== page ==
When you’re stopped at a light, for example, look left and right to see if there is traffic coming in your direction. This can help you avoid a collision, especially if the driver in front of you doesn’t have their brake lights on.
It’s also polite to let someone merge into your lane when they are in need of space. It’s not always necessary to do this, but it is a common courtesy and can keep you and other drivers safe. If someone does let you in, it’s a good idea to give them a smile and wave to thank them.
4. Don’t speed
If you’re driving at a speed that is significantly faster than the other drivers on the road, chances are you’re not doing it for the right reasons. Speeding can be dangerous for everyone involved and may cause an accident or a ticket.
Aside from being a major safety concern, speeding is also illegal. You can be charged with reckless driving if you’re going too fast for the conditions or road design.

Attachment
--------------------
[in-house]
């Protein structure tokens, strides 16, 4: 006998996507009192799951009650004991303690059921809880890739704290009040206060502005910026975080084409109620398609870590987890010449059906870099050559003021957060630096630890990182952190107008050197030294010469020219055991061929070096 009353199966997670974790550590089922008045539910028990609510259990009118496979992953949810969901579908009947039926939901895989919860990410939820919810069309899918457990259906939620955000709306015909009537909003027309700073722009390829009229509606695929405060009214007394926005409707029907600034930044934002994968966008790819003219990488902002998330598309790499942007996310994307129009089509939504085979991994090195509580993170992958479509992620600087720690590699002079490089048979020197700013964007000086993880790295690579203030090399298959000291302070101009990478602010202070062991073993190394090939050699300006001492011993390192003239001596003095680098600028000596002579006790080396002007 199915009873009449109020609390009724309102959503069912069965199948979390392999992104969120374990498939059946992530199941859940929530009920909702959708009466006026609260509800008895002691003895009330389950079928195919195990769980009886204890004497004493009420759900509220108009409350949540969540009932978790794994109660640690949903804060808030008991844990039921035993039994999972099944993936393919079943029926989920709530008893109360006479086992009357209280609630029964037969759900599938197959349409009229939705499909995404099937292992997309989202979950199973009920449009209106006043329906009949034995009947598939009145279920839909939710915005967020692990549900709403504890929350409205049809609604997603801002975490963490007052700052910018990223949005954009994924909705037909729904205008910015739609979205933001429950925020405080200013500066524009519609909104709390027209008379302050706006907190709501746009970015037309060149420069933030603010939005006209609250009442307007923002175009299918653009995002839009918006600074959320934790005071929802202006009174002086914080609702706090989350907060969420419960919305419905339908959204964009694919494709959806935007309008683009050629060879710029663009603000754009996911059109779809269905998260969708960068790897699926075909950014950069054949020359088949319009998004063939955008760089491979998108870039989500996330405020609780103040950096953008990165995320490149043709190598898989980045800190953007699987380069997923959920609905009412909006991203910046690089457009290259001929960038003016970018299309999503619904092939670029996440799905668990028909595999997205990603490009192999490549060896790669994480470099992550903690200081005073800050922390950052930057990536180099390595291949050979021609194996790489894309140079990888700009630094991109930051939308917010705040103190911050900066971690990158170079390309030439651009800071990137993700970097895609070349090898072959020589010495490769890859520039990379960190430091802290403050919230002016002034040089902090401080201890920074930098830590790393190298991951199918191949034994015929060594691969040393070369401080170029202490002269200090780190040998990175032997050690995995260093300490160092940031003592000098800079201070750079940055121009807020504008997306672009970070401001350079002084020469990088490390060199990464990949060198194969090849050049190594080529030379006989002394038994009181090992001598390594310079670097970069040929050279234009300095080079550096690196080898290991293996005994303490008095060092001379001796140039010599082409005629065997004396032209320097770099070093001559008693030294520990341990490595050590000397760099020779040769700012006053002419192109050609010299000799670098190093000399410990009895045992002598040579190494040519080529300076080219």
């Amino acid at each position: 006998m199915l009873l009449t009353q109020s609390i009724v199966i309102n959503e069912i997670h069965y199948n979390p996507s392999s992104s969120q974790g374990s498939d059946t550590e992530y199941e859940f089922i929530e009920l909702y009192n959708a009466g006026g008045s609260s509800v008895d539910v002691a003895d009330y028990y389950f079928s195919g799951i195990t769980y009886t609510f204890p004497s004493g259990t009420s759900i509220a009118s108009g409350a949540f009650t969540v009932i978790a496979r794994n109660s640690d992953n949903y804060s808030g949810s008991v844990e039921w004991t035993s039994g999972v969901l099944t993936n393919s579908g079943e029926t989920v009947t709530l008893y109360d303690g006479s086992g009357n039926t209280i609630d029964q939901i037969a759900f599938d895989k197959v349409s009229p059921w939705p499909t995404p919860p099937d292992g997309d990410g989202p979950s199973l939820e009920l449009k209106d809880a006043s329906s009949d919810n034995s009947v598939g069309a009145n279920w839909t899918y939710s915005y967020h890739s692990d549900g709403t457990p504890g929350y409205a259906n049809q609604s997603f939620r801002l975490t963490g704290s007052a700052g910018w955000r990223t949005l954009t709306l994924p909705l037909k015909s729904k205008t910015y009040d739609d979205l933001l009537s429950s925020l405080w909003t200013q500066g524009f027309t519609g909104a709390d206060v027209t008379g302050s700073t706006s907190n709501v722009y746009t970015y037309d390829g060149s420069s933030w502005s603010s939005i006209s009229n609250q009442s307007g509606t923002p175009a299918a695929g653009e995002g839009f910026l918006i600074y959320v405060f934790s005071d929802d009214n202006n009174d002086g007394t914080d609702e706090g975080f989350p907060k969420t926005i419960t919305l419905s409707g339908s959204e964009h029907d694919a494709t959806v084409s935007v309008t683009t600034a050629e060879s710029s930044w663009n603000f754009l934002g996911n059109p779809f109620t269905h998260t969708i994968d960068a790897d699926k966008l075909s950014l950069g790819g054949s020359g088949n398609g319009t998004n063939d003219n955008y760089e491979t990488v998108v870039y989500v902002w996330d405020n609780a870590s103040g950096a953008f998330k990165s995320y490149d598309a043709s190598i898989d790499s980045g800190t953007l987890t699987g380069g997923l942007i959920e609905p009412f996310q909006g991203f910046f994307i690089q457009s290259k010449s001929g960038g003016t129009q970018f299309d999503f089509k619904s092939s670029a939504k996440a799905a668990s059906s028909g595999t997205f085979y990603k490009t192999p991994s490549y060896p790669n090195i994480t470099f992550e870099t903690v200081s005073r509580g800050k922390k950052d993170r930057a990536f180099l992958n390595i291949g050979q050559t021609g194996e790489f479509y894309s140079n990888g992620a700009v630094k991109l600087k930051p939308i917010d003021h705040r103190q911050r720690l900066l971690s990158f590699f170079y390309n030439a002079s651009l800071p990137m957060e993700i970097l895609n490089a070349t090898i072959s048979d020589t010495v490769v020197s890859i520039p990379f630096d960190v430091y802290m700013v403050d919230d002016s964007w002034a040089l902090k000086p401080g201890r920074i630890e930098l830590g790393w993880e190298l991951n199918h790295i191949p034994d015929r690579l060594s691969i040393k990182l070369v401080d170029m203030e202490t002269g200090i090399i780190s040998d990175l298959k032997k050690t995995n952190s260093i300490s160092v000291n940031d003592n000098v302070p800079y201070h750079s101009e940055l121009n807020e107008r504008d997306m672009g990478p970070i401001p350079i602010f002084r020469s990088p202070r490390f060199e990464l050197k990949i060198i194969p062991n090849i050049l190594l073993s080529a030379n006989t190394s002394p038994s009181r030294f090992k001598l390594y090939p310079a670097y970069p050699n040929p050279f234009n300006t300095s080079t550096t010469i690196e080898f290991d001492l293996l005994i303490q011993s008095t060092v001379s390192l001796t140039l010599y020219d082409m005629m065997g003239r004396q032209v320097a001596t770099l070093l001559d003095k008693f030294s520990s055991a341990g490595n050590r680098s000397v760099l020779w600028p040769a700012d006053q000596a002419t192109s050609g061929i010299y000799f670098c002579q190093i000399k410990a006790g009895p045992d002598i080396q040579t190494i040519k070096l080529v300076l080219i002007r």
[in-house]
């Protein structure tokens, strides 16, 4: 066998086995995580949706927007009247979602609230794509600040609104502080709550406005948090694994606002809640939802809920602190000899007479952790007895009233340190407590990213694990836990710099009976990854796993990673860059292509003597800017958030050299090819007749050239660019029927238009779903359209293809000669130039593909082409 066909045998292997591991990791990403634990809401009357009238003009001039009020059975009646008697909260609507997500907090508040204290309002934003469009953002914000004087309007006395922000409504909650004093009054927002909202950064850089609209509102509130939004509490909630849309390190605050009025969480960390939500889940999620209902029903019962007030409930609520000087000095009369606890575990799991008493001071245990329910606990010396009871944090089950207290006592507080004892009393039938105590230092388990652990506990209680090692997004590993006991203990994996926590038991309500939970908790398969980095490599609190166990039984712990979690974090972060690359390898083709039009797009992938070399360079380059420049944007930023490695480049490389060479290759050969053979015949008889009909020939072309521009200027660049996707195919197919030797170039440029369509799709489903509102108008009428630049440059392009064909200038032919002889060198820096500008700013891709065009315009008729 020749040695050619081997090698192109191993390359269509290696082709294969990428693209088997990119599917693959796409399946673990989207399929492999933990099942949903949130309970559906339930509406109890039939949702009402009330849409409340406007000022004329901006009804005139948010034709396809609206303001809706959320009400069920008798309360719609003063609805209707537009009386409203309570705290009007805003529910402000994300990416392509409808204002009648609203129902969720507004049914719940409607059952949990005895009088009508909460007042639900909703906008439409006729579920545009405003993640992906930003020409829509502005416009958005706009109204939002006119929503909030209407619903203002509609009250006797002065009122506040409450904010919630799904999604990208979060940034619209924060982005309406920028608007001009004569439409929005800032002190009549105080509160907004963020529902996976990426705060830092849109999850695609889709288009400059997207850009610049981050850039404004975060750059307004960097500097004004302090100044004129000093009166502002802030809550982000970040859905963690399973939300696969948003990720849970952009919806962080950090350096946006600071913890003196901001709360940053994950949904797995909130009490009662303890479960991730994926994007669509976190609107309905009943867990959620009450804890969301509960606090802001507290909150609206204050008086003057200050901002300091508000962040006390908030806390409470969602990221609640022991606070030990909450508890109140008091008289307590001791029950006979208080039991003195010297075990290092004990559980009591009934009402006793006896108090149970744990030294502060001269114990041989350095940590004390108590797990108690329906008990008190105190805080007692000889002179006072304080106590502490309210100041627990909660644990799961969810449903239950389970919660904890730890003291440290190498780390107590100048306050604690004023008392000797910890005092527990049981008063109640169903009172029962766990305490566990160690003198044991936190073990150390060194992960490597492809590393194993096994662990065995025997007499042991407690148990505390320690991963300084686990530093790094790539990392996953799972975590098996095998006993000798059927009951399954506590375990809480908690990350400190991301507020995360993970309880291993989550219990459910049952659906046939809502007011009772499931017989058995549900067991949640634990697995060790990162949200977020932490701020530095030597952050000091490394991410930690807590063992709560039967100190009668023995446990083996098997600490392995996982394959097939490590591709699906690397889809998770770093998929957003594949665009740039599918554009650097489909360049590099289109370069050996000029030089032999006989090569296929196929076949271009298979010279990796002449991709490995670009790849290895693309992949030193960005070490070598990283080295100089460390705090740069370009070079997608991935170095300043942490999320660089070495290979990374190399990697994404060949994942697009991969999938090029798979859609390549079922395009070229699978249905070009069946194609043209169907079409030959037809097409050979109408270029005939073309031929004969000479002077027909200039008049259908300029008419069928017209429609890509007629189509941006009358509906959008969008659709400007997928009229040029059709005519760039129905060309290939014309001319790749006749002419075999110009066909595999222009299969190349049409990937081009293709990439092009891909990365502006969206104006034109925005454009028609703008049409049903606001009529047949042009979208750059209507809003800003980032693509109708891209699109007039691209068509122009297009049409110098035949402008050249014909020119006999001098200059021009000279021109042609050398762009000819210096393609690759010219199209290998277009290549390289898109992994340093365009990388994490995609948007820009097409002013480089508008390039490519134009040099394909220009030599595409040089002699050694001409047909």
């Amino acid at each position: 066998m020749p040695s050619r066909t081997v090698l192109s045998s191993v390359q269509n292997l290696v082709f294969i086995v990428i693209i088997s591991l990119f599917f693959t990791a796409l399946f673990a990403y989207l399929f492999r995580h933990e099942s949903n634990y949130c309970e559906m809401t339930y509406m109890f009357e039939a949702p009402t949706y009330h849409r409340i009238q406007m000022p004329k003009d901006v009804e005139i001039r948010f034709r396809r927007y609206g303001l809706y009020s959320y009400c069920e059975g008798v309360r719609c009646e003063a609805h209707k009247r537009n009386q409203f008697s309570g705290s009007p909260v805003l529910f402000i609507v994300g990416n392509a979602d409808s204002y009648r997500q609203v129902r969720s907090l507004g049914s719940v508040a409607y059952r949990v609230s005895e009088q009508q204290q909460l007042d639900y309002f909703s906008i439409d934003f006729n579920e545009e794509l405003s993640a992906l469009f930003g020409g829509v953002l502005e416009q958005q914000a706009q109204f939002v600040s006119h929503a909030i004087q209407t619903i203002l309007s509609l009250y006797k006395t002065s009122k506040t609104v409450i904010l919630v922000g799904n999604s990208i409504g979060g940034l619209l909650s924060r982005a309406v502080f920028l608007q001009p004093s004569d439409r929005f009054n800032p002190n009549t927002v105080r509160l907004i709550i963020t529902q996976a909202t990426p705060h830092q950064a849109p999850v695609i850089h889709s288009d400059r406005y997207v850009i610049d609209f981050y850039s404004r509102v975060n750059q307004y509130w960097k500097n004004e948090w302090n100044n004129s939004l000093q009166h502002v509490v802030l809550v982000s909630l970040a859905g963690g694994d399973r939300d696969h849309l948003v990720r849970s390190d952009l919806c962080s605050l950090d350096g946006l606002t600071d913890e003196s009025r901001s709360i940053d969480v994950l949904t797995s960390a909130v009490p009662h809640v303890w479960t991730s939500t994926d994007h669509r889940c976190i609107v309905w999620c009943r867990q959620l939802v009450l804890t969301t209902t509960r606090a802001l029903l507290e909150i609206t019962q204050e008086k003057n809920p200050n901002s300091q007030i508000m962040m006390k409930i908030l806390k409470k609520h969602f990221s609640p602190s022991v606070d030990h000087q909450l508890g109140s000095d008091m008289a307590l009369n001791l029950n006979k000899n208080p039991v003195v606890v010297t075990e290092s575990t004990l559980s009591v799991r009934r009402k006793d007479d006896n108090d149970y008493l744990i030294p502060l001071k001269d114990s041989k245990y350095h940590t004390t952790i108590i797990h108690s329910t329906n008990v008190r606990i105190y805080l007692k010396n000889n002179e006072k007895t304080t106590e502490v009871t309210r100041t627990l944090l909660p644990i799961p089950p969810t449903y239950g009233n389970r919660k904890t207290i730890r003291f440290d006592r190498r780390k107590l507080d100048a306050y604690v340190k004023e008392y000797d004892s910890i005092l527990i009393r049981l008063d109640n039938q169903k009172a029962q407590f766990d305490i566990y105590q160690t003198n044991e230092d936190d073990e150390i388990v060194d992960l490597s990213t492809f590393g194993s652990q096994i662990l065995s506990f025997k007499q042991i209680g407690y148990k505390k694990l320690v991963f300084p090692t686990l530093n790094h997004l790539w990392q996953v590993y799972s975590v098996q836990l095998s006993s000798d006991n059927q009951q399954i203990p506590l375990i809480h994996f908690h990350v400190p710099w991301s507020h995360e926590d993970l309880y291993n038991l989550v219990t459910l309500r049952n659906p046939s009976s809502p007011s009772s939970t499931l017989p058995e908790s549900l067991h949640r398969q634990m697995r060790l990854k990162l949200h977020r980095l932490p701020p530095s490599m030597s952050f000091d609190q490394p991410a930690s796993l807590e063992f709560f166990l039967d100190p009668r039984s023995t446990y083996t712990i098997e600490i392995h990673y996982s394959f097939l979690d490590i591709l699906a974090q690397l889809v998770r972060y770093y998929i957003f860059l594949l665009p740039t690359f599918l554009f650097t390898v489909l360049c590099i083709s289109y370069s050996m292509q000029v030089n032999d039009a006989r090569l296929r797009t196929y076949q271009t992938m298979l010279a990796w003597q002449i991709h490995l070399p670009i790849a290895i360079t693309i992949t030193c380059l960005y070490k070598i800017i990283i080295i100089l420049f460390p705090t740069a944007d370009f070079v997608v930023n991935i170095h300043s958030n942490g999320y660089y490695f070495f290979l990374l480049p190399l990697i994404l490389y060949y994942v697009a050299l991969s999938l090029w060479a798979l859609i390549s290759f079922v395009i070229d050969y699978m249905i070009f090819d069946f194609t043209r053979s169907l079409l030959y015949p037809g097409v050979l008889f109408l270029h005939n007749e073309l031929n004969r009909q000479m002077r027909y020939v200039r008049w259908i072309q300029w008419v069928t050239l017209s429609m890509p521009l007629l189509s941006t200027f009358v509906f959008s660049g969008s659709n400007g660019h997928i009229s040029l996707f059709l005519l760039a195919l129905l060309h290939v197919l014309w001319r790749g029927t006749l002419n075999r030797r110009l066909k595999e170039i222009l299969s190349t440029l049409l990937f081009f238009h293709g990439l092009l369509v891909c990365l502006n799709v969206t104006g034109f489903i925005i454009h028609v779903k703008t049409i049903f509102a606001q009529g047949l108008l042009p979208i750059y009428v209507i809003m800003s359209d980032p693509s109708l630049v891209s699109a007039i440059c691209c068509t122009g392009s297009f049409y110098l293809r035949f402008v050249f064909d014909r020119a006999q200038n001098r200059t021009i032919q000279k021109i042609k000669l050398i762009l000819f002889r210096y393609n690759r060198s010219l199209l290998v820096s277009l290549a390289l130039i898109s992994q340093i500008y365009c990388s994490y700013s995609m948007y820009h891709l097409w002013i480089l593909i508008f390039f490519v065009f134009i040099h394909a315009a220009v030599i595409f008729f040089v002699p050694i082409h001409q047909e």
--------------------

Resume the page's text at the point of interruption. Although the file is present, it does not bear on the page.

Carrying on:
It can be a lot of fun to speed, but you need to remember that doing so can be dangerous for everyone around you. It also takes your eyes off the road for too long, which can increase your risk of a crash.
5. Don’t drink and drive
Driving under the influence of alcohol is a dangerous and illegal act. Not only can you get arrested and lose your license, but it can also lead to serious injury or even death for the people on the road around you.
If you want to keep yourself and others safe, there are some simple things you can do. One of them is to refuse to drive if you’ve had too much to drink.
Another is to make sure you have a designated driver if you’re going out with friends or drinking at a bar. Designate a sober friend or parent to drive you home at the end of the night.
Drunk driving is a serious and deadly problem in the United States. It kills 29 people per day and causes an estimated $52 billion in damages each year.
6. Don’t talk on your phone